In addition, using robotic process automation and optical character recognition, advisors can automate the mundane and repetitive processes, such as account opening, transfer of securities from one account to the other, freeing valuable staff time to focus on building and maintaining client relationships.
Finally, looking at historical output and work trends, AI can predict which team members are likely to be over-stretched, which are likely to have extra bandwidth, allowing lead advisors and managers to allocate work more optimally, helping reduce the time it takes to complete tasks.
Identifying and Hiring the Best Candidates
A large number of advisors that enter the profession don’t last very long, and those that are successful are few and far between. Identifying talent that offers the best potential for growth and success is a critical issue for future business growth.
Data analytics can then take candidate assessments (on a number of behavioral and professional elements) and match them to long-term performance and develop a data driven solution that identifies characteristics that have the strongest correlation with future success, helping alleviate much of the uncertainty and individual decision making in the hiring process.
One of the most critical challenges facing advisors is driving organic growth. For a decade, many advisory firms relied on market performance as a driver of AUM growth. The pandemic and the ensuing market volatility reminded everyone the perils of that reliance. Further, after a year of remote work and social distancing, advisors have recognized that the old ways of networking and business development—wine tastings, golf outings, etc.—are not coming back in full swing for some time. All this requires advisors to think of business growth in more rigorous and creative ways.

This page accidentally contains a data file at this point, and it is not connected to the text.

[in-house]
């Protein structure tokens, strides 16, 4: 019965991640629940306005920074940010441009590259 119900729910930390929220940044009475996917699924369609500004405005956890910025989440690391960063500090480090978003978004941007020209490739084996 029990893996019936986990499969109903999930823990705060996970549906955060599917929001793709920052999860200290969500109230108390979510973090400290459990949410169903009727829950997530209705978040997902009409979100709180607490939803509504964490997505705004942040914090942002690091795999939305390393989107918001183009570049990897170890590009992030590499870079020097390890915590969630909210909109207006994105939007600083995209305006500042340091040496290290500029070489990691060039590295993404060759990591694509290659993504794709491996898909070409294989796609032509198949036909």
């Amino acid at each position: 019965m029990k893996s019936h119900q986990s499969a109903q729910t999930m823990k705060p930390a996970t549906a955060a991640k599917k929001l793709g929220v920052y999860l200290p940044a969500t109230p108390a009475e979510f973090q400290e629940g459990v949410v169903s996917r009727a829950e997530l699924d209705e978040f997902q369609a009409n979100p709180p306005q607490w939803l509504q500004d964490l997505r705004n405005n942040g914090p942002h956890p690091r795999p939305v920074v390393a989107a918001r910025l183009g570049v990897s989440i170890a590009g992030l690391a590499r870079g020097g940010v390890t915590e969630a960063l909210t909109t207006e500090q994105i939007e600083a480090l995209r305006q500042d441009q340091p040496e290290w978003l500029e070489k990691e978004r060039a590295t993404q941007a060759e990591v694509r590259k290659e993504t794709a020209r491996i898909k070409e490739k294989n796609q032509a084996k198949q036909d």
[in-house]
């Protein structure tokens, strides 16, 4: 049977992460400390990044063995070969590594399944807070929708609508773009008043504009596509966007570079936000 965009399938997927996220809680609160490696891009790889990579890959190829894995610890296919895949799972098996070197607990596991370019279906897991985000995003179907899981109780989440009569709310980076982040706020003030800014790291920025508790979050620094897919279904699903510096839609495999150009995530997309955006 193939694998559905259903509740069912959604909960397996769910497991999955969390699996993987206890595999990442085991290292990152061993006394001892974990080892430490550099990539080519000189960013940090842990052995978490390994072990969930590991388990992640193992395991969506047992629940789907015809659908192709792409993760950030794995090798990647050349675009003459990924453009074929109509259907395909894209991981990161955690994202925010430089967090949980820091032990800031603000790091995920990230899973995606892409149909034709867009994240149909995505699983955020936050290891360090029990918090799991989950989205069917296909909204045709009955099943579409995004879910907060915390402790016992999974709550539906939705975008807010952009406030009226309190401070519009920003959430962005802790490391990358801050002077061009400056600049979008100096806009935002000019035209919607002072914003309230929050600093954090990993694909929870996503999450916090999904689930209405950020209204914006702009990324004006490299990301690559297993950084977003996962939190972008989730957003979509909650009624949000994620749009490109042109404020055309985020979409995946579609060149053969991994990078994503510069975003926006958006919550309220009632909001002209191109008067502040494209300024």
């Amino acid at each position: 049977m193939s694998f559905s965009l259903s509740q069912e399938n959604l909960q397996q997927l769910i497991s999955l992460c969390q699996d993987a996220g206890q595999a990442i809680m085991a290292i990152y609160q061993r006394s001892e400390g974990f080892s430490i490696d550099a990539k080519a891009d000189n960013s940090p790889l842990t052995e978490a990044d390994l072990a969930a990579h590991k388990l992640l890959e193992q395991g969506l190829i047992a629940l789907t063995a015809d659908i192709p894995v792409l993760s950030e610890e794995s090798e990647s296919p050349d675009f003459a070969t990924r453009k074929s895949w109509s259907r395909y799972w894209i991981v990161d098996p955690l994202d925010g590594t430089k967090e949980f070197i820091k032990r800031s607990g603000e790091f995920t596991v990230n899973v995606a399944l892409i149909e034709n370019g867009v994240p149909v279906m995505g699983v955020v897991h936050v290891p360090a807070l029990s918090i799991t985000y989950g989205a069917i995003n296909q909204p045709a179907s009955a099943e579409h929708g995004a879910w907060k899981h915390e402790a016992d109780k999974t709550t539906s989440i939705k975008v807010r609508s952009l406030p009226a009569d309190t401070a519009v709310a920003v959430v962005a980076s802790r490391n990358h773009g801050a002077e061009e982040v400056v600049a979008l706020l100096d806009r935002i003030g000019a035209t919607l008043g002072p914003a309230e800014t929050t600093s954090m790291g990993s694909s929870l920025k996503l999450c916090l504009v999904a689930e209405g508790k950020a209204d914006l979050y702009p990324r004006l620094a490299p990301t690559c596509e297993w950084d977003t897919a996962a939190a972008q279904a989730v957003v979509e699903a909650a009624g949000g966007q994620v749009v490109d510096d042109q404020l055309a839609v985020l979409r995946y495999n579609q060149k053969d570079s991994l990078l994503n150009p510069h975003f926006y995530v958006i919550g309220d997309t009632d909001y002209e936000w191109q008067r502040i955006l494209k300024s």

For example, through the use of machine learning, AI can make predictions about key life events that have occurred or are about to occur. By being alerted to life events, such as a child birth, change of jobs, purchase of a new house, or a relocation, etc., advisors can start more meaningful conversations with clients, deliver better and more targeted advice, and offer solutions that are suitable for the life phase clients are entering. This all helps build deeper engagement with clients and open up new opportunities for organic growth.
AI is also increasingly being integrated with social and digital prospecting tools, which is helping advisors better understand client interests and pain points and deliver more targeted content to clients via social channels.
These are only a few examples of how AI can apply to wealth management, but as this list grows and the computing power of AI becomes more powerful, it is clear that our industry can no longer ignore AI. Particularly, as competition from new entrants and fintech’s increase and the talent shortage becomes more acute, the wealth management industry has much to gain from deploying AI across business functions and processes to drive growth and scale at this critical juncture.